• Aprepitant does interact with some other drugs. Patients who are receiving drugs that interact with aprepitant may be closely monitored.
• Avoid grapefruit juice.
• If an oral dose is missed, do not double up on doses.  Patients should contact their physician in this event.
• Keep tablets out of reach of children and return to the pharmacy for safe disposal if treatment is terminated.
• Patients should inform their physician if they are pregnant, breastfeeding or planning a family in the near future. This drug may cause birth defects. It is important to use some kind of birth control while undergoing treatment. Also, patients may want to talk to their physician if they are considering having children in the future, since some drugs may cause fertility problems.
• It is important that patients inform their physician of any pre-existing conditions (chicken pox, heart disease, kidney disease, liver disease, lung disease, etc.) as they may worsen with this drug.
• Patients should inform their physician of any other medication they are taking (whether prescription or over-the-counter, including vitamins, herbs, etc.) as they may interfere with treatment.
• Patients should check with their physician before starting any new drug or nutritional supplement.
• Patients should inform their physician of any known drug or food allergies or any reactions to medications they have experienced in the past.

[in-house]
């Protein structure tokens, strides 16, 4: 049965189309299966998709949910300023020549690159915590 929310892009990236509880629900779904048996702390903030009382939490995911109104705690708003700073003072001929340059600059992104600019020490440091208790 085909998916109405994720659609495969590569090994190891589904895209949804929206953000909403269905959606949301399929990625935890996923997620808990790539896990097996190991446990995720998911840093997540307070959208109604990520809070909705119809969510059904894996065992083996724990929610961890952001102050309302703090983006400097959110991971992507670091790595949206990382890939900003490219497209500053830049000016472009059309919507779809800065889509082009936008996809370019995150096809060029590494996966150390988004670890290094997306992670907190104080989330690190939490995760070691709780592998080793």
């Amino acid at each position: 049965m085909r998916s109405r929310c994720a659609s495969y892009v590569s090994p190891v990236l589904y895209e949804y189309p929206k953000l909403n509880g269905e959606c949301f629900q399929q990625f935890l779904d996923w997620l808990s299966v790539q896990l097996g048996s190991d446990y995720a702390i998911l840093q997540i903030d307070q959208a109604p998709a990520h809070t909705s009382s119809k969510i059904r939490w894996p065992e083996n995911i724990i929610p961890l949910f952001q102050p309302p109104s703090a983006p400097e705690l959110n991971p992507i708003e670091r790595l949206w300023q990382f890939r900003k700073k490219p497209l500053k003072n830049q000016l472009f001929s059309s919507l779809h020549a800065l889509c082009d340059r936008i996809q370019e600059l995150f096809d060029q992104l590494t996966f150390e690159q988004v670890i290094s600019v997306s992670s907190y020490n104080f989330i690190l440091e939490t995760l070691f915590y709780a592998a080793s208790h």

When should patients notify their physician?

• Difficulty breathing
• Chest pain
• Fever
• Prolonged diarrhea
• Extreme or prolonged fatigue
• Severe heartburn
• Yellowing skin or eyes

What is a package insert?
A package insert is required by the FDA and contains a summary of the essential scientific information needed for the safe and effective use of the drug for healthcare providers and consumers.  A package insert typically includes information regarding specific indications, administration schedules, dosing, side effects, contraindications, results from some clinical trials, chemical structure, pharmacokinetics and metabolism of the specific drug. By carefully reviewing the package insert, you will get the most complete and current information about how to safely use this drug. If you do not have the package insert for the drug you are using, your pharmacist or physician may be able to provide you with a copy.

Copyright © 2016 CancerConnect Last updated 07/10.

Important Limitations of Use

The information provided above on the drug you have selected is provided for your information only and is not a substitute for consultation with an appropriate medical doctor. We are providing this information solely as a courtesy and, as such, it is in no way a recommendation as to the safety, efficacy or appropriateness of any particular drug, regimen, dosing schedule for any particular cancer, condition or patient nor is it in any way to be considered medical advice. Patients should discuss the appropriateness of a particular drug or chemotherapy regimen with their physician.

As with any printed reference, the use of particular drugs, regimens and drug dosages may become out-of-date over time, since new information may have been published and become generally accepted after the latest update to this printed information. Please keep in mind that health care professionals are fully responsible for practicing within current standards, avoiding use of outdated regimens, employing good clinical judgment in selecting drugs and/or regimens, in calculating doses for individual patients, and verifying all dosage calculations.



The prescribing physician is solely responsible for making all decisions relating to appropriate patient care including, but not limited to, drugs, regimens, dose, schedule, and any supportive care.

Tags: E, Supportive